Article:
When the Japanese first attacked astride this main road from the north, Salomons' Nine Brigade was still in reserve. Its task had been to destroy any Japanese who succeeded in penetrating through or round 123 Brigade. The 3/9th Jats and 3/14th Punjab had patrolled with vigour to find out the routes of any enemy enveloping moves, and to anticipate the enemy on any vital hill that covered these routes. But to counter this new threat the 2nd West Yorkshires, supported by one squadron of the 3rd Dragoon Guards with Lee tanks, were at once ordered out to the village of Sengmai, a mile south of Lion Box. The battalion formed a firm base here, and had orders to ensure that the box was not overrun during daylight and that no enemy parties advanced any farther south. On April 5 and 6 West Yorkshire platoons, accompanied by tanks, patrolled forward to Lion Box, dealt with any groups of Japanese troops who had penetrated our defences during the previous night, and mopped up all resistance that remained, before returning to Sengmai at dusk.
Then, on the morning of April 7, strong enemy parties were reported to have entered the box. So Colonel Cree sent one platoon and tanks to evict the Japanese. But, at nine o'clock, the evacuation of Lion Box was ordered. And the task of Cree's West Yorkshires became that of covering this evacuation. Accordingly, the battalion moved forward to positions inside the box. At noon the withdrawal started. The troops marched back along the road into the centre of Imphal, while convoys of lorries were sent up to Kanglatongbi to bring back some of the more important stores from our dumps there. During this evacuation, the enemy shelled the place with a 75 mm. gun. And it was during this bombardment that the A/Q of the Division, Lieutenant- Colonel Norman Maclaurin, was killed while trying to disentangle a traffic block near Kanglatongbi. He had been: with the Division for eighteen months, since the days of Quetta Camp outside Baghdad. He was a delightful personality, of varied talents, for besides being a good caricaturist, he was an expert at Scottish dances, and a piper of merit. In rest areas he could be seen walking up and down outside his tent, playing his pipes. And, fittingly, a piper from the nearby Seaforth Highlanders came over to pipe a lament at his funeral.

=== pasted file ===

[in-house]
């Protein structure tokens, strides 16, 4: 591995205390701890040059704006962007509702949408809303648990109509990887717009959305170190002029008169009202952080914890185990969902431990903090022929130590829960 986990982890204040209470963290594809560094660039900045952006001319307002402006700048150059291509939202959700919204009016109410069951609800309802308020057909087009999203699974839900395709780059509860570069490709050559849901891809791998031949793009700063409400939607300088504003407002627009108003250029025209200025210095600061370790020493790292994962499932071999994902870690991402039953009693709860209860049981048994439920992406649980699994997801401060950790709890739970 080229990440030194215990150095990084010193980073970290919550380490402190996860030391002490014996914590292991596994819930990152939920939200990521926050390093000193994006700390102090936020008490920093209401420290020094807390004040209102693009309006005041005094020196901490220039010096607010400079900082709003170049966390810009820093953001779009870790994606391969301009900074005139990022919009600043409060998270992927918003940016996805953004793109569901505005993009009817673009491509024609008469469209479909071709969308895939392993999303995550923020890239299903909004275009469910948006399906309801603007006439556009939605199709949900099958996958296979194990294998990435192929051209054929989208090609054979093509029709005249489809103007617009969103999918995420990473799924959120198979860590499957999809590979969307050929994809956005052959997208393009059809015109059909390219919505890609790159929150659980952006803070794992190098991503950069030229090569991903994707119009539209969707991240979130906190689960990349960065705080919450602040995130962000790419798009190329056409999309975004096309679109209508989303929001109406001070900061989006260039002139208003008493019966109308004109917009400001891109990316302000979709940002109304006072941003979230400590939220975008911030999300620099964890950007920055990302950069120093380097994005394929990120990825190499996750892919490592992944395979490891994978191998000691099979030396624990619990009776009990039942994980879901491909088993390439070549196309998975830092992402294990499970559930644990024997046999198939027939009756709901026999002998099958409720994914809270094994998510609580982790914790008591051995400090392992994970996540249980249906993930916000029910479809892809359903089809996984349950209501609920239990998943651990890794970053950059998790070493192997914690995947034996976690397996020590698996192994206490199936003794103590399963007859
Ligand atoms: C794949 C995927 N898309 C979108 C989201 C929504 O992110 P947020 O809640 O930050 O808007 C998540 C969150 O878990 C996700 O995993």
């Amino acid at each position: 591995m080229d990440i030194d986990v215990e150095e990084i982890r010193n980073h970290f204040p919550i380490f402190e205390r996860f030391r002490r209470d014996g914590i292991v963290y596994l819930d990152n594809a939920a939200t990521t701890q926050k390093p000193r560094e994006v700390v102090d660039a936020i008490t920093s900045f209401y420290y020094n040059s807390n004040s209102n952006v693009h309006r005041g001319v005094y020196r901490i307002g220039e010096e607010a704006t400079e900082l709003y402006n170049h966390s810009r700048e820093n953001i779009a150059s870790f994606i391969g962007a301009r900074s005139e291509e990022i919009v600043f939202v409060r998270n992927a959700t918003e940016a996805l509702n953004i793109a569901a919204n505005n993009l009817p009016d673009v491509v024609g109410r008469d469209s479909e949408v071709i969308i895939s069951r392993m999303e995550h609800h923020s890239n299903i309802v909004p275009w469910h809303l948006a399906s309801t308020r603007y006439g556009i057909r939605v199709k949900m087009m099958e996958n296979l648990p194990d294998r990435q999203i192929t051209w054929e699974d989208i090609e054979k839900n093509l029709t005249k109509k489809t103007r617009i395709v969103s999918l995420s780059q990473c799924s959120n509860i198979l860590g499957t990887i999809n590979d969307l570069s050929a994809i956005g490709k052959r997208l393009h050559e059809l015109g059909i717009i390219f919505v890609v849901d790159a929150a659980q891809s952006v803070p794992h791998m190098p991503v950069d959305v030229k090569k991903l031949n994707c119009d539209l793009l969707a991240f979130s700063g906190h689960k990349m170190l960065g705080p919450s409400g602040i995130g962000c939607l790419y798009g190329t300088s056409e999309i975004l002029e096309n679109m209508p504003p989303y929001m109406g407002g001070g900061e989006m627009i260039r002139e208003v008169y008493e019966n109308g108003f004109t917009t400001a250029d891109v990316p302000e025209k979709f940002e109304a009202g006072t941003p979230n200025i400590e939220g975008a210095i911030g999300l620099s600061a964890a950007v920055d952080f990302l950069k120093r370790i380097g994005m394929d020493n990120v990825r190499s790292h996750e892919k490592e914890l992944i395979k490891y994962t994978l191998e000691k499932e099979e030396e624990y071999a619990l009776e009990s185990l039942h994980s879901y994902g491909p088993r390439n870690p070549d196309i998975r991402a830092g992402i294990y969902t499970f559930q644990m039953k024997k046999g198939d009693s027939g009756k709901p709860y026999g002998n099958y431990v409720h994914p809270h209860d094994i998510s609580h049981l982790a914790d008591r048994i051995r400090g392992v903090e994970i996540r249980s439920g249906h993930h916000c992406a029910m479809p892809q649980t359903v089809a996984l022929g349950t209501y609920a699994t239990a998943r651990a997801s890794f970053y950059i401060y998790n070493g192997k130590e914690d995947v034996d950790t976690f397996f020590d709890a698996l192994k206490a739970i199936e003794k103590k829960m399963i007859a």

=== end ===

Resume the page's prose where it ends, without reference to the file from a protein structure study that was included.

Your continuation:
After much insistence on the part of General Briggs, the vacant post was filled by Maclaurin's deputy, Major T. C. W. Roe, one of the most prominent and veteran members of Divisional Headquarters.
The second main battle in which the Division was involved during April was on the slopes and summit of Numshigum. This, one of the most vital hills north of Imphal, was a sprawling feature that butted far into the plain. Its green ridge extended over some seven thousand yards, its highest part rose to 3,800 feet high, and the hill overtopped the surrounding paddy fields by more than a thousand feet.
So committed were Colonel Gerty's 3/9th Jats already across part of our northern front that the only troops available for holding Numshigum were a platoon from his 'A' Company and the Jat guerilla platoon. Of these men a number. were newly joined recruits, and of automatic weapons the force had but three. To reach the summit meant a climb of an hour and a half up steep grassy slopes, and when Lieutenant Sain and his men did arrive on top they had little enough time to dig and wire a defence position before darkness fell upon the plain and its encircling hills.
At three o'clock in the morning of April 7 the Japanese sent two companies to attack Numshigum from the north. They chose a time when strong wind and a rainstorm had reduced visibility to a few yards and when the sounds of approaching troops would be covered by the weather's violence. The brunt of this strong attack was borne by the platoon of 'B' Company. The havildar was killed early in the engagement. By half past six the Jats had suffered twenty-four casualties. The position on Numshigum was menaced from all sides by the enemy's superior strength and fire power, and permission was given by Colonel Gerty for the survivors of his two platoons to withdraw from the hilltop. Particular gallantry in this night action was displayed by Havildar Munshi Ram, who, when his platoon commander was killed, went forward to encourage his men. A grenade shattered his hand. He was badly wounded in the foot. And in darkness he was left for dead on the summit. Later that day Munshi Ram survived an airstrike when Hurribombers bombed and strafed the Japanese on Numshigum, but even then his misfortunes were not ended. The Japanese threw him down the hillside. Nevertheless, though weak from loss of blood and shock, this havildar struggled into Gerty's headquarters down beside the road. There he died from his wounds soon afterwards. He was posthumously awarded the Indian Order of Merit.